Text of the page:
February 2, 2018
Attorney General Cynthia Coffman
Office of the Attorney General
Colorado Department of Law
Ralph L. Carr Judicial Building
1300 Broadway, 10th Floor
Denver, CO 80203
Dear Attorney General Cynthia Coffman:
We are forty-six professors of law at the University of Denver and the University of Colorado in Boulder. We write to urge you to recognize Mr. Clarence Moses-EL as innocent, and to approve the compensation to which he is entitled under Colorado law.
Mr. Moses-EL, an African-American man, was accused and convicted of rape. Even after DNA evidence that would have proven his innocence was destroyed by agents of the State you represent, Mr. Moses-EL was granted a new trial after serving more than twenty-eight years in prison and was subsequently exonerated following a full jury trial.
Now, Mr. Moses-EL is entitled to compensation for the wrongs he has suffered. Colorado’s Compensation for Certain Exonerated Persons statute, Colo.Rev.Stat. §§ 13–65–101, 13–65–102, 13–65–103, provides authority for you to permit compensation without a protracted, expensive, and embarrassing civil trial by simply certifying to a trial judge that there remains no real question as to the “petitioner’s actual innocence.” Mr. Moses-EL’s circumstances present precisely such a case. It strains public confidence for the State of Colorado to withhold consent to the statutorily-authorized public compensation he is owed.
The Supreme Court, the American Bar Association, and the Colorado Bar Association have instructed that prosecutors are ministers of justice and must “seek to reform and improve the administration of criminal justice” such that when “injustices…come to the prosecutor’s attention, he or she should stimulate efforts for remedial action.” A refusal to concede innocence and allow for compensation in this case does the opposite. Rather than stimulating the remedial efforts necessary for Mr. Moses-EL to get what is left of his life back in order, the State of Colorado has chosen to impede and obfuscate justice.
As law professors, we treat as one of our most important tasks teaching future lawyers about the importance of acknowledging errors, and making adjustments accordingly. We do not, of course, mean to imply that the present circumstances are your fault, nor are we interested in assigning blame. But it is time for the State of Colorado to admit the grievous mistake it made when it prosecuted and convicted a man who has since been found not guilty by a jury of his peers. The National Registry of Exonerations, which lists Mr. Moses-EL as among the exonerees in this country, provides insight into how serious the problem of wrongful conviction is in our society. The Registry reports that 2,161 persons have been exonerated in this country, far fewer than the number of persons whose convictions have been set aside based in part on concerns about innocence. As we approach 30 years since the first DNA exoneration in this country, and the birth of the innocence movement, it a sad irony that your office regards the evidence of innocence in this case as inconclusive when the very DNA evidence that would have conclusively exonerated Mr. Moses-EL in your view has been destroyed by the same system that now withholds compensation. Even without that DNA evidence, the evidence that does exist demonstrates Mr. Moses-EL’s innocence.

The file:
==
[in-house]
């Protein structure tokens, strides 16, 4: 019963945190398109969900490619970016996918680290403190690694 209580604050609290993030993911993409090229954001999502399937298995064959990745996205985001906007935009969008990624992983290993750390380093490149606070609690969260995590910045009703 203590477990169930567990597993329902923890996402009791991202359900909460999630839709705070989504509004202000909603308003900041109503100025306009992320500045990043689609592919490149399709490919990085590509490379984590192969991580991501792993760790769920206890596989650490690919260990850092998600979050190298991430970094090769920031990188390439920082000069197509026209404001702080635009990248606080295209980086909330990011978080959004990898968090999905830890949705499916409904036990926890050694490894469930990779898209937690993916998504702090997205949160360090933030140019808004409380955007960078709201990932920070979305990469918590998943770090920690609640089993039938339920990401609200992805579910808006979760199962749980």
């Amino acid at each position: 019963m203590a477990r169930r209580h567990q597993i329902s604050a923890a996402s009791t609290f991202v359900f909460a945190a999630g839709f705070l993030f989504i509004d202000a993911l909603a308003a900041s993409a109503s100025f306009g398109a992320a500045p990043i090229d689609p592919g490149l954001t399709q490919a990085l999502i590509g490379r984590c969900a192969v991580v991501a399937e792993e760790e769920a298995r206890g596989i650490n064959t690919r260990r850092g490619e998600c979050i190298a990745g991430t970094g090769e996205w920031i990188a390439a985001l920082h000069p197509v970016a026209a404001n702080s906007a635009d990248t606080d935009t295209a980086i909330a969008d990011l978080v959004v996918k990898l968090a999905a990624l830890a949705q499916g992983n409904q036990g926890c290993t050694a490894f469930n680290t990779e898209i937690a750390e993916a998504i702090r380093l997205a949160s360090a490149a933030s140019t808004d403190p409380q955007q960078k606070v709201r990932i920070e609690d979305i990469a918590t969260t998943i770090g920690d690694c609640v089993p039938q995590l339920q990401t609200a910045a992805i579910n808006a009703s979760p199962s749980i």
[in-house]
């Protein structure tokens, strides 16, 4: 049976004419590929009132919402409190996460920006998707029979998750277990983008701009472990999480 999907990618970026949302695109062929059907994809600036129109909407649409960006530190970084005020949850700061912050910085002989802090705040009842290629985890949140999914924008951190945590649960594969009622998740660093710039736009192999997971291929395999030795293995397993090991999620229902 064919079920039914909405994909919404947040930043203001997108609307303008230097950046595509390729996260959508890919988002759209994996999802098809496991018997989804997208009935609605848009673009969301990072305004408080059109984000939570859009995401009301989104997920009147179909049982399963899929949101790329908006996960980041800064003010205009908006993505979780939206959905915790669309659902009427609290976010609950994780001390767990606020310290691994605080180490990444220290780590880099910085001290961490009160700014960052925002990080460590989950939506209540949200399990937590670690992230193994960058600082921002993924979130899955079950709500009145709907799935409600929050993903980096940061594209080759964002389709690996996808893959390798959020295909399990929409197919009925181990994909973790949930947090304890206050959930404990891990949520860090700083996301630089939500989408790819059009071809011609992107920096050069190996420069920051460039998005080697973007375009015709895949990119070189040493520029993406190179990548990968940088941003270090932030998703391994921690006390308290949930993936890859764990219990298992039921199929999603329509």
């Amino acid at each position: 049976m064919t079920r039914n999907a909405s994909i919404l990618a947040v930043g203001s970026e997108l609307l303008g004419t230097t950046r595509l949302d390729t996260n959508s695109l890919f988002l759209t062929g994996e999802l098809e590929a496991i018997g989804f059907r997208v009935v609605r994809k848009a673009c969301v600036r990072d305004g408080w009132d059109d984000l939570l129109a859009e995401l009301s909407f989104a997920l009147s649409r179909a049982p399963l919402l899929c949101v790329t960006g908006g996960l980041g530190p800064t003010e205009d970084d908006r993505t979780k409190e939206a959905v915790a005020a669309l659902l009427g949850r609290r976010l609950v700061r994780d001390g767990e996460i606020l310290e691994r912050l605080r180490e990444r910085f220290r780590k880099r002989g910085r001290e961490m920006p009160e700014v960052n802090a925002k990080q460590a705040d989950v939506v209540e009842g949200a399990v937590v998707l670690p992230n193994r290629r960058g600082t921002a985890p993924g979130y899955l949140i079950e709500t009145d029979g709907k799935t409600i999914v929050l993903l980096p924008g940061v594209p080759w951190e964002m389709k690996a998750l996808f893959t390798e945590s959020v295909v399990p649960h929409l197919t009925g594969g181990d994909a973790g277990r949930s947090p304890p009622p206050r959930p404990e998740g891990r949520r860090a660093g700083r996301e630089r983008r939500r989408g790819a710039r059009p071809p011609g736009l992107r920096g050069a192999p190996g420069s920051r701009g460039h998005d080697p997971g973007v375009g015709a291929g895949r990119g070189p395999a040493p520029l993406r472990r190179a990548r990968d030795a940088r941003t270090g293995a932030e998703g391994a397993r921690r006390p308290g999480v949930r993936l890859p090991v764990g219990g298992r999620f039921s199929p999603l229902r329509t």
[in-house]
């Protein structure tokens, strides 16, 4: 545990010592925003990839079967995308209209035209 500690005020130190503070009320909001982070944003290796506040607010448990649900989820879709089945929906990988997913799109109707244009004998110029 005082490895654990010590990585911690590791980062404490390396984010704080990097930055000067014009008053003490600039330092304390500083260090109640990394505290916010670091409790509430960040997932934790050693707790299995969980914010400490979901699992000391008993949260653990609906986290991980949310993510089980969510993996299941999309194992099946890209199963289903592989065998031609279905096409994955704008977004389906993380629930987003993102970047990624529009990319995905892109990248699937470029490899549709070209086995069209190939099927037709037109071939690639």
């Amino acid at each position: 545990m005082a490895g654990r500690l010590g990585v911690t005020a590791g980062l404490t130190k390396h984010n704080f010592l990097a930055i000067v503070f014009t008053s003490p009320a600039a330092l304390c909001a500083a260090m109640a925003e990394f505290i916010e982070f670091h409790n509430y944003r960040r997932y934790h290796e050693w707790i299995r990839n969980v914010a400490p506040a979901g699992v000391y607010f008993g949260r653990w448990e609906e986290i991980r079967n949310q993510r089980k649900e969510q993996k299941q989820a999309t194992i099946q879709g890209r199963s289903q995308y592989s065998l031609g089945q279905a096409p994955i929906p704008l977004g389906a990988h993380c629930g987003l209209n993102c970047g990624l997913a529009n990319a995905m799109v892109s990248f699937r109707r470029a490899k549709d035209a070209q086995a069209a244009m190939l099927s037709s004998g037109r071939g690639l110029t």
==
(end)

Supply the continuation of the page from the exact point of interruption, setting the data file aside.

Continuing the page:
The facts of this case have been adequately recounted in the media and are familiar to you. The claims of guilt based on a victim’s dream and the many unfortunate events that contributed to Mr. Moses-EL spending nearly three decades in prison, away from his family, are travesty enough. Still, a word about race and exonerations is warranted. As you know, African Americans make up approximately 13% of the U.S. population, but they comprise 47% of the exonerees, and African Americans are 3.5 times more likely to be wrongfully convicted of sexual assault than are white people. Moreover, the leading cause of wrongful convictions for sexual assault, as in this case, is misidentification.
In our society, persons who are not yet convicted of a crime are presumed innocent. And those who are acquitted retain that presumption. Mr. Moses-EL’s exoneration provides your office an opportunity to reflect on and demonstrate how seriously we take exonerations, particularly against the backdrop of the racial injustice threaded throughout our criminal justice system. We take to heart the duty to teach our students about the many laudable features of Colorado’s justice system. Some of us have faced questions from our students about this case and about why your office is refusing to allow Mr. Moses-EL compensation, and about whether your actions in this matter are symptomatic of what Professor Daniel Medwed has called “the Prosecution Complex,” a condition that blinds our public prosecutors to the possibility of errors and injustice in our criminal system.
We hope you reconsider, show leadership, live up to your duty as an officer of the legal system and instruct your office to stop stone-walling Mr. Moses-EL’s efforts at compensation. In the name of justice, we urge you to inform the district court that, as was obvious to the jurors who have already acquitted him, Mr. Moses-EL is innocent.
Roberto L. Corrada
César Cuauhtémoc García Hernández
José Roberto Juárez, Jr.
Tamara L Kuennen
Margaret B. Kwoka
Michael R. Siebecker
Michael D. Sousa